April’s a bit of a busy month, especially for those on the publishing courses in the final stretch of their deadlines, so we hosted a film screening for people to relax, hang out and just watch a great little documentary. Our choice, given the pending release of Go Set A Watchman, was Hey, Boo, a documentary on Harper Lee and her work.
Jane Austen of the Deep South.
Rather than talk you step by step through the documentary, we’ll just say: it’s really good. If you’ve been interested in To Kill A Mockingbird at all, or even in the release of her long-lost manuscript, this will raise some good talking points.
Built up of interviews with people who know or knew Harper Lee, it constructs an image of the author from childhood through to the moment she decided to cut off all contact with the press and beyond. Far from being a recluse, those who know her say, she was just a woman living her life, deciding to keep the press away. Though she doesn’t appear in the documentary herself, interview snippets from the past are used, including a particularly nice one where she wants to document life in her own little town, and be the Jane Austen of the Deep South.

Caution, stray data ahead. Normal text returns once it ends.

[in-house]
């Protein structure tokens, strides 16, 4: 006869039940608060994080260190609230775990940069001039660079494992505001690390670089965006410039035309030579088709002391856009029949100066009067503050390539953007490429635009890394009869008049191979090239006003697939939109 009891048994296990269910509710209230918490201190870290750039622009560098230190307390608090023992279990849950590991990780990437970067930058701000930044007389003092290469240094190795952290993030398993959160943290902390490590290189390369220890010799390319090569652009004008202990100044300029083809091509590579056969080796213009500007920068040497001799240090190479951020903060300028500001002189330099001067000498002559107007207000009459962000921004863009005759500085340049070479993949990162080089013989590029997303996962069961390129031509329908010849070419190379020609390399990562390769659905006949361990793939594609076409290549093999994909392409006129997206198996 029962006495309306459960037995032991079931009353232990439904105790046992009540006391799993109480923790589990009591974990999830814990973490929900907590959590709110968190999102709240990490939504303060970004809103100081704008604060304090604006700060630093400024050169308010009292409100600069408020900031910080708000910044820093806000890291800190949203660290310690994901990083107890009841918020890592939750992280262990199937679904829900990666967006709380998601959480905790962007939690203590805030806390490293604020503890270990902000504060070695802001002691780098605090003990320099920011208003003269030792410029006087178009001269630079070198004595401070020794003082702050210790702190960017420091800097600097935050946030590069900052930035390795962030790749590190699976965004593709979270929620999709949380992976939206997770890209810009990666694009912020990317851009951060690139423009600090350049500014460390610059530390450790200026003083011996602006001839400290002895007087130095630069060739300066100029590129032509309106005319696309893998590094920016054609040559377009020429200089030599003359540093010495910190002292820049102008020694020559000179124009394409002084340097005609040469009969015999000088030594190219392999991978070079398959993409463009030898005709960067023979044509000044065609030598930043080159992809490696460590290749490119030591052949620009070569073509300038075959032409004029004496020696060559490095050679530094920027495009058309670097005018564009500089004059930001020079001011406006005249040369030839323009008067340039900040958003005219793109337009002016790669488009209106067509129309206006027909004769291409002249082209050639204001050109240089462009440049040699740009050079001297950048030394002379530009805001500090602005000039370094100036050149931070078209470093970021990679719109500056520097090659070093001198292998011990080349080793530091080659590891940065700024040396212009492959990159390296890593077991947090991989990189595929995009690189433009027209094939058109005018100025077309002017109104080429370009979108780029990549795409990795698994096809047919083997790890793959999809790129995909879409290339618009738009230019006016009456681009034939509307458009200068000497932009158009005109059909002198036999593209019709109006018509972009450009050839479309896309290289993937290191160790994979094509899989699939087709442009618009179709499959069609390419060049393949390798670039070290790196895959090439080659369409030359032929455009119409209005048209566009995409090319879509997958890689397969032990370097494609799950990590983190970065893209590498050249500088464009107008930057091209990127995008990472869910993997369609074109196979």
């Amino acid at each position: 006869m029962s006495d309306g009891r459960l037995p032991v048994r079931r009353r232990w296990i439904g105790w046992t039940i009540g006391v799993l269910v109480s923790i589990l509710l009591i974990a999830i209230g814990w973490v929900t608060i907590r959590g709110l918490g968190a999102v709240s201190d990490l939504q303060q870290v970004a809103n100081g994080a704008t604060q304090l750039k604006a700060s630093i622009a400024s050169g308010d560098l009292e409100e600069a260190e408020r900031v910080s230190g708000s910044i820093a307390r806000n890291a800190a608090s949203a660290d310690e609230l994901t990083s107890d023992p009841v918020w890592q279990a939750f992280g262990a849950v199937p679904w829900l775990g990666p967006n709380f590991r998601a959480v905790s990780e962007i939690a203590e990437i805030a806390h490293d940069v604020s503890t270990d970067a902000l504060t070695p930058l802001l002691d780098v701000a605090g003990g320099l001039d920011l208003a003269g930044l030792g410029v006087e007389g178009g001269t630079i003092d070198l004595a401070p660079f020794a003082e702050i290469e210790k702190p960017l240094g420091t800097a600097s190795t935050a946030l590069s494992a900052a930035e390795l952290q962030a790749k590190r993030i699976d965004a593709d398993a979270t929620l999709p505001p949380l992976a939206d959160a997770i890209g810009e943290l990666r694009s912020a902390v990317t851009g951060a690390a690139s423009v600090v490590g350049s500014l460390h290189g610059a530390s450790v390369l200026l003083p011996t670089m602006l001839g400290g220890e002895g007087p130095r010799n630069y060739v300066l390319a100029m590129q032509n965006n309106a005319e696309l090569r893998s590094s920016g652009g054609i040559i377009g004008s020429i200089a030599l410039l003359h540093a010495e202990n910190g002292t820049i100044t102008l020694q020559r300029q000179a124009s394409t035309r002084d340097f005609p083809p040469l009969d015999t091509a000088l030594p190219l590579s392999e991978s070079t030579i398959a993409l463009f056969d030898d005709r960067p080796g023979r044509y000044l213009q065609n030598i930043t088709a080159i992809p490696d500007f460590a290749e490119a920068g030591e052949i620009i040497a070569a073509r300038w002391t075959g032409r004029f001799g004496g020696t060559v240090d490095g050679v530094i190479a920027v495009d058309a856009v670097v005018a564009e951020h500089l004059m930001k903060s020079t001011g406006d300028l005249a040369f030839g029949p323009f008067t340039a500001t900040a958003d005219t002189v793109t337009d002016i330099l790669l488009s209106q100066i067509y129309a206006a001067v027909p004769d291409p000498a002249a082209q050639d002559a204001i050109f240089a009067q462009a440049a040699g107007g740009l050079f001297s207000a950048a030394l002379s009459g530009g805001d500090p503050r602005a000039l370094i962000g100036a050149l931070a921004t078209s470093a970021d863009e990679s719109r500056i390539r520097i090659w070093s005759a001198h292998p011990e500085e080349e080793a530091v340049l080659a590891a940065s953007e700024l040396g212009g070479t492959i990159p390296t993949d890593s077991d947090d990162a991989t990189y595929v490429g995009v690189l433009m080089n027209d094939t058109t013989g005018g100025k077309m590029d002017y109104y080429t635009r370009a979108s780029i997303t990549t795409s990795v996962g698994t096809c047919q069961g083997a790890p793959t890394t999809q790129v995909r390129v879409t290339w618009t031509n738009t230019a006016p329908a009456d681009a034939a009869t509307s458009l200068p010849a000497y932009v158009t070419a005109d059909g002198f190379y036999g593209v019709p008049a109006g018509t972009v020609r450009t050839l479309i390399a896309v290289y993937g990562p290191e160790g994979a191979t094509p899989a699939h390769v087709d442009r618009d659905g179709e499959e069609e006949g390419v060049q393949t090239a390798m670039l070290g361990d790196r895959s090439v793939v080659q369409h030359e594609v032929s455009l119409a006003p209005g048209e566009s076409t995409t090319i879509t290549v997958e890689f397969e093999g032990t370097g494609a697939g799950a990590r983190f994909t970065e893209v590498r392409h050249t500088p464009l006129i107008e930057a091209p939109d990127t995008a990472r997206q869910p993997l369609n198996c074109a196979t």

Truman Capote plays a surprising role in her story, her next door neighbour and childhood friend was essentially Dill in TKAM. Two of her friends gave her money to take a year off and write whatever she wanted, which went on to become her life’s work. There’s many fun facts like this that will spring up and catch just the casual fan off-guard, but definitely leave you leaping into discussions after it – we certainly did, at least.
An announcement of May’s event will be coming soon (it’s a good one, promise!), so stay tuned. And if you’ve ever been interested in Harper Lee or her work, we recommend this documentary!